Will I need glasses after cataract surgery?

Posted: Jun 15, 2020 by The Eye Center

For many in Columbia, SC, cataract surgery may be the best option to correct cloudy lenses. One of the most commonly asked questions for cataract surgery is whether the patient will need glasses after surgery. Many factors affect the operation’s success, but almost 90 percent of patients gain significant improvements in their vision. With these gains, some may still need a form of eyeglasses after surgery.
Following cataract surgery, some people need to wear eye protection for certain activities, according to the Mayo Clinic. There are many factors that impact whether patients need glasses post-surgery. Some of these include:
  • Current eyeglasses prescription
  • Level of astigmatism that the patient may have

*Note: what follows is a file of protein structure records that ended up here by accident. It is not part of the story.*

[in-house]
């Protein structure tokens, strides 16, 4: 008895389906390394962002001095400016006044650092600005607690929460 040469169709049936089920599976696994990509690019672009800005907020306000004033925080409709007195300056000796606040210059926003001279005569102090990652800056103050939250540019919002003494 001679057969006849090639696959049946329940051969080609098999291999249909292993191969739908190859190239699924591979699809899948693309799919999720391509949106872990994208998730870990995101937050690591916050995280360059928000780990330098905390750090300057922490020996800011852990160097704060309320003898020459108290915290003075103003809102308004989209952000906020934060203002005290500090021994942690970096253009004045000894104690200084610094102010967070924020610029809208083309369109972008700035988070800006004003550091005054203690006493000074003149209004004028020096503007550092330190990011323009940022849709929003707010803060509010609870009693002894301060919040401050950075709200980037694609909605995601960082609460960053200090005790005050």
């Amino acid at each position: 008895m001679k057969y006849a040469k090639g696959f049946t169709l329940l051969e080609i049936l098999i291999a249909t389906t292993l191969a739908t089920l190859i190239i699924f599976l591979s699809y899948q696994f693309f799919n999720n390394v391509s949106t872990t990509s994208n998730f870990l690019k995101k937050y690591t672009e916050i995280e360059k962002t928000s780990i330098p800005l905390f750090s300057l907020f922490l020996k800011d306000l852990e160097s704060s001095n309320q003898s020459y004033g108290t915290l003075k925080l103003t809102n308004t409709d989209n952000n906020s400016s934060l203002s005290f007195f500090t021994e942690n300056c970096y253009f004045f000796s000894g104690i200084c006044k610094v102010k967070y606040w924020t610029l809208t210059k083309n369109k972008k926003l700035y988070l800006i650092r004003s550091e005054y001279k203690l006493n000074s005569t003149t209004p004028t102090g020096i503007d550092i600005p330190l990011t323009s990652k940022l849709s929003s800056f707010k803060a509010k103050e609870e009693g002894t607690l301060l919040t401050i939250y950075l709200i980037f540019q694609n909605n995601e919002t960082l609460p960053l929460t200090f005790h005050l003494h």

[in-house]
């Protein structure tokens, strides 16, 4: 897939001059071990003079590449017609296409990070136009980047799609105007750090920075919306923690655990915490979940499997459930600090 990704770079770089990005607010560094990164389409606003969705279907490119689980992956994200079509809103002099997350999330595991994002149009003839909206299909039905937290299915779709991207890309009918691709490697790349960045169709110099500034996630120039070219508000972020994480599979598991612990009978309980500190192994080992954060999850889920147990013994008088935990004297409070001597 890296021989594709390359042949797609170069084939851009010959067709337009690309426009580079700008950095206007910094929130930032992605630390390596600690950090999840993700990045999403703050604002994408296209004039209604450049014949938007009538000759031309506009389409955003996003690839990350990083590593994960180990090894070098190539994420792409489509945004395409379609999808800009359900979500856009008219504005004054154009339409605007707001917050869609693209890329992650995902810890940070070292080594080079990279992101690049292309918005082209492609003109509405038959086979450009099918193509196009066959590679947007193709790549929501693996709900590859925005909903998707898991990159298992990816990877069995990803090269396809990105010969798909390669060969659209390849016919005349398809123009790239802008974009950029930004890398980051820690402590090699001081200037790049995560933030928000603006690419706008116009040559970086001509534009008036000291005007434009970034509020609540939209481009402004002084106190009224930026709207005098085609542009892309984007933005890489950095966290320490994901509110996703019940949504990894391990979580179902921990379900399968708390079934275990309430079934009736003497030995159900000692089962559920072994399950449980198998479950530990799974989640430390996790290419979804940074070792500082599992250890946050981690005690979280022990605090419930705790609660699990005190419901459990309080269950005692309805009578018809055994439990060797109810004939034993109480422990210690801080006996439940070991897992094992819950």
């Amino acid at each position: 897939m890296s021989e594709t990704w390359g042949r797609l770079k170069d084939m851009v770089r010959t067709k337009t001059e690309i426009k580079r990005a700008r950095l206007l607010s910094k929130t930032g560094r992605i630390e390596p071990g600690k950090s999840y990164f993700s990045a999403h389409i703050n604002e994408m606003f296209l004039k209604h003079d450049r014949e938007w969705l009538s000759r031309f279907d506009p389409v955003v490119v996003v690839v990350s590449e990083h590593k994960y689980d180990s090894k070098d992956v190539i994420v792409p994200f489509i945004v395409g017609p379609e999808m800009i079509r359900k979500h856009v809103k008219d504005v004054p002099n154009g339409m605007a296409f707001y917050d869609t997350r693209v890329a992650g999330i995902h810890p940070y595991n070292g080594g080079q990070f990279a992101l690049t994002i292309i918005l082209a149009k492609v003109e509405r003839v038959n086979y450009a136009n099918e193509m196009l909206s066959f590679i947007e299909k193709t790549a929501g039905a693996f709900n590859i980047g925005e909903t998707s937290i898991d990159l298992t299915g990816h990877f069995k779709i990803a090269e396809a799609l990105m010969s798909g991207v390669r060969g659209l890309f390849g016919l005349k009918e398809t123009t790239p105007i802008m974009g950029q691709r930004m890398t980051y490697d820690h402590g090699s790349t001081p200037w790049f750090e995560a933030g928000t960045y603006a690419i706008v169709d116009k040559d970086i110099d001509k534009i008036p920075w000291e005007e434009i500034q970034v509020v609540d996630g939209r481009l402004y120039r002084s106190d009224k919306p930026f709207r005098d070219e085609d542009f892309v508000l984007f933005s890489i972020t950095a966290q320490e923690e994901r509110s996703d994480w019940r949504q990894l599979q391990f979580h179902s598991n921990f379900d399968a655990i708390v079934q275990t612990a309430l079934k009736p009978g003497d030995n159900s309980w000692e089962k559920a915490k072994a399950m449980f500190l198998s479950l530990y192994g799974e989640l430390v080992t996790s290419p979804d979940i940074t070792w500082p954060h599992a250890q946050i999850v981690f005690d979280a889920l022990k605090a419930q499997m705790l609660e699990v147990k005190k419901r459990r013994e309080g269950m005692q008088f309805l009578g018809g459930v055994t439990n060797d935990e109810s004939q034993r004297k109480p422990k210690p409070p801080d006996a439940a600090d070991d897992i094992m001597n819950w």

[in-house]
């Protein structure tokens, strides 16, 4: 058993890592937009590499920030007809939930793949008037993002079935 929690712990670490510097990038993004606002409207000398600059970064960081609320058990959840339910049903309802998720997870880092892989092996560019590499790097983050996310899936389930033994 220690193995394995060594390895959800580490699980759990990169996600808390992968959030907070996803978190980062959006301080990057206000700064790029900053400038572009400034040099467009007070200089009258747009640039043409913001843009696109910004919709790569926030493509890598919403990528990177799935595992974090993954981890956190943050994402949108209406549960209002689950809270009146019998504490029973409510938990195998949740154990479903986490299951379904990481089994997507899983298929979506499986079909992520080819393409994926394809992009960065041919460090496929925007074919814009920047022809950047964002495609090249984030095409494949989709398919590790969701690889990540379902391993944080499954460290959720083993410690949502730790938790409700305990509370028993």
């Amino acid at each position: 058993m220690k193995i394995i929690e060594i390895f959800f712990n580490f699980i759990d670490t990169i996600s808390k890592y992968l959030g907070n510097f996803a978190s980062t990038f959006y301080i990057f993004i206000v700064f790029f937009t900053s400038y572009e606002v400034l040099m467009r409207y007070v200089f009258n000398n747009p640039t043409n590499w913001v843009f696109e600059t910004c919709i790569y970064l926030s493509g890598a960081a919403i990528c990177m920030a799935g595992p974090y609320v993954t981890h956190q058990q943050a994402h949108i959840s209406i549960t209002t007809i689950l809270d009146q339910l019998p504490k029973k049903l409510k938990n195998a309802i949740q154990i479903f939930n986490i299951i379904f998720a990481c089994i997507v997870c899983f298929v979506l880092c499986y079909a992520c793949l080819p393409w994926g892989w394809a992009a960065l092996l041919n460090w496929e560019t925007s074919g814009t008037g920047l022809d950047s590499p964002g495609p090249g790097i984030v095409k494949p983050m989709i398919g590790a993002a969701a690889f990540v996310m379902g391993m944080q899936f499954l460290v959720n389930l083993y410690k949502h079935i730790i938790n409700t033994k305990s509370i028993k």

• Visual needs
  • Overall eye health
  • Type of artificial lens used in the procedure
The most commonly used lens for cataract surgery is the Monofocal IOL. These lenses set the best-uncorrected vision for each patient at a single focal point. Because the lens is designed for either great distance vision or great close vision, the patient will need glasses or contacts for the opposite activities.
Another type of lens used in cataract surgery is the Astigmatism-correcting IOL. These are implanted during cataract surgery to decrease the patient’s dependence on contacts or glasses. This type of lens is considered a Monofocal lens, so contacts or glasses are still needed for some or all activities.
Regardless of the lens chosen for surgery, the patient’s reliance on glasses or contacts will be significantly reduced after surgery. The patient’s ophthalmologist helps to select the most appropriate lens for each patient and can estimate the patient’s need for glasses following the procedure. Surgeons recommend waiting for the eye or eyes to fully heal before being assessed for a new prescription.
Every patient’s vision needs are different, so dependency on glasses and the level of visual improvement after cataract surgery will vary based on the patient’s previous vision and vision priorities following surgery.


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